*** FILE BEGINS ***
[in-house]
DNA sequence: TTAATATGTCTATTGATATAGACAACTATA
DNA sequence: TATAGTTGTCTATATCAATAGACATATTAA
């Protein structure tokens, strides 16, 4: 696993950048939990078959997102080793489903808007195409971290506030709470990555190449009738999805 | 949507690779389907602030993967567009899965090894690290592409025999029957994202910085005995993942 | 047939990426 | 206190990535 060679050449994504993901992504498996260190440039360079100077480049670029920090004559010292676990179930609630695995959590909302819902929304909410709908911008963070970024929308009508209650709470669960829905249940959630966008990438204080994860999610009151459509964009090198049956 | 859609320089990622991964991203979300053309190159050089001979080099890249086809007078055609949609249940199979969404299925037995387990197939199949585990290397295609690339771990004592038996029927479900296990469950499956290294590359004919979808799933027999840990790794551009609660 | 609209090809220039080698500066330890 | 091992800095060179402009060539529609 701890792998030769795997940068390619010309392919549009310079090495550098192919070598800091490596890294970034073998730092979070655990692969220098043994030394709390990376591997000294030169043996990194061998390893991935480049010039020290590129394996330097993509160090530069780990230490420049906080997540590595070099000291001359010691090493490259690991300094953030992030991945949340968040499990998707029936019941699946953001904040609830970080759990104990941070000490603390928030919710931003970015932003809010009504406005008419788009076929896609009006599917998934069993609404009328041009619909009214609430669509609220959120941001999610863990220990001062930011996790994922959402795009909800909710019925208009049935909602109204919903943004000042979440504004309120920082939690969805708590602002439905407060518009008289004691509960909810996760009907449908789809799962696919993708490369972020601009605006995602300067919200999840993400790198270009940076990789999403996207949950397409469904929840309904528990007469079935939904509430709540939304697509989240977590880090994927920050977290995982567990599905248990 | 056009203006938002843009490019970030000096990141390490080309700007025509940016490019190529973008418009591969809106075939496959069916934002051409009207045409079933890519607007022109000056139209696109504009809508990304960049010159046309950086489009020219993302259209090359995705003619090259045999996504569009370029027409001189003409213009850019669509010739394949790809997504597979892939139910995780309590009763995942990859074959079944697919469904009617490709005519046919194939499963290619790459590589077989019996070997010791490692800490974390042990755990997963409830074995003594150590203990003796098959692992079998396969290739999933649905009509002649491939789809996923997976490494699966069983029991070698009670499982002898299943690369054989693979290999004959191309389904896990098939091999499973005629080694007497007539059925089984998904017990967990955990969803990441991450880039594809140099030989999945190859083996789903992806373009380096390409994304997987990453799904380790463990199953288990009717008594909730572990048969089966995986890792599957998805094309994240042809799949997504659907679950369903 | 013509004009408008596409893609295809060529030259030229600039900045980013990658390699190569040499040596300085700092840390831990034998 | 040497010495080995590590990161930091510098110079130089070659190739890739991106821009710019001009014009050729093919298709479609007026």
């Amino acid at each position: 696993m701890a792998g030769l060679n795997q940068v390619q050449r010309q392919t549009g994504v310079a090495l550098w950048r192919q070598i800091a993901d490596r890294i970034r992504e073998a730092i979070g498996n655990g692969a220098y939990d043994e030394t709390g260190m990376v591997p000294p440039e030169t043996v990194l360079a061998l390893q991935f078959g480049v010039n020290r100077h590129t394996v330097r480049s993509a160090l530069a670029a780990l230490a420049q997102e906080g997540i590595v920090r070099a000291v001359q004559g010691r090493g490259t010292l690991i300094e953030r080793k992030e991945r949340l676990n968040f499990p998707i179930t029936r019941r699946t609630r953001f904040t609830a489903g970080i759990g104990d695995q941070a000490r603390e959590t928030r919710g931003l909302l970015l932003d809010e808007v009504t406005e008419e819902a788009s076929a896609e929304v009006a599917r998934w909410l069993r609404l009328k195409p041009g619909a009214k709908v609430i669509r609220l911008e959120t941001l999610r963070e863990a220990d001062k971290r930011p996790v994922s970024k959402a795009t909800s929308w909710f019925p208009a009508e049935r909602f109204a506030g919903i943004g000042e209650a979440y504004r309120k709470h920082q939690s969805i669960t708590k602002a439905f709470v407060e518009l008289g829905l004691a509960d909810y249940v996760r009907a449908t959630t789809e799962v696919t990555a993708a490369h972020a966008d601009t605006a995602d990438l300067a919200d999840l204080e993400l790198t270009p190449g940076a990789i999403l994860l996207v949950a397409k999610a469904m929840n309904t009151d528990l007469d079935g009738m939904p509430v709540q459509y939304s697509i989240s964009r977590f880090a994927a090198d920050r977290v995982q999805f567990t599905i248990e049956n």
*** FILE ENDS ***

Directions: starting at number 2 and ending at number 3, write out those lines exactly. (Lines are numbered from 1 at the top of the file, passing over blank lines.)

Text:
DNA sequence: TTAATATGTCTATTGATATAGACAACTATA
DNA sequence: TATAGTTGTCTATATCAATAGACATATTAA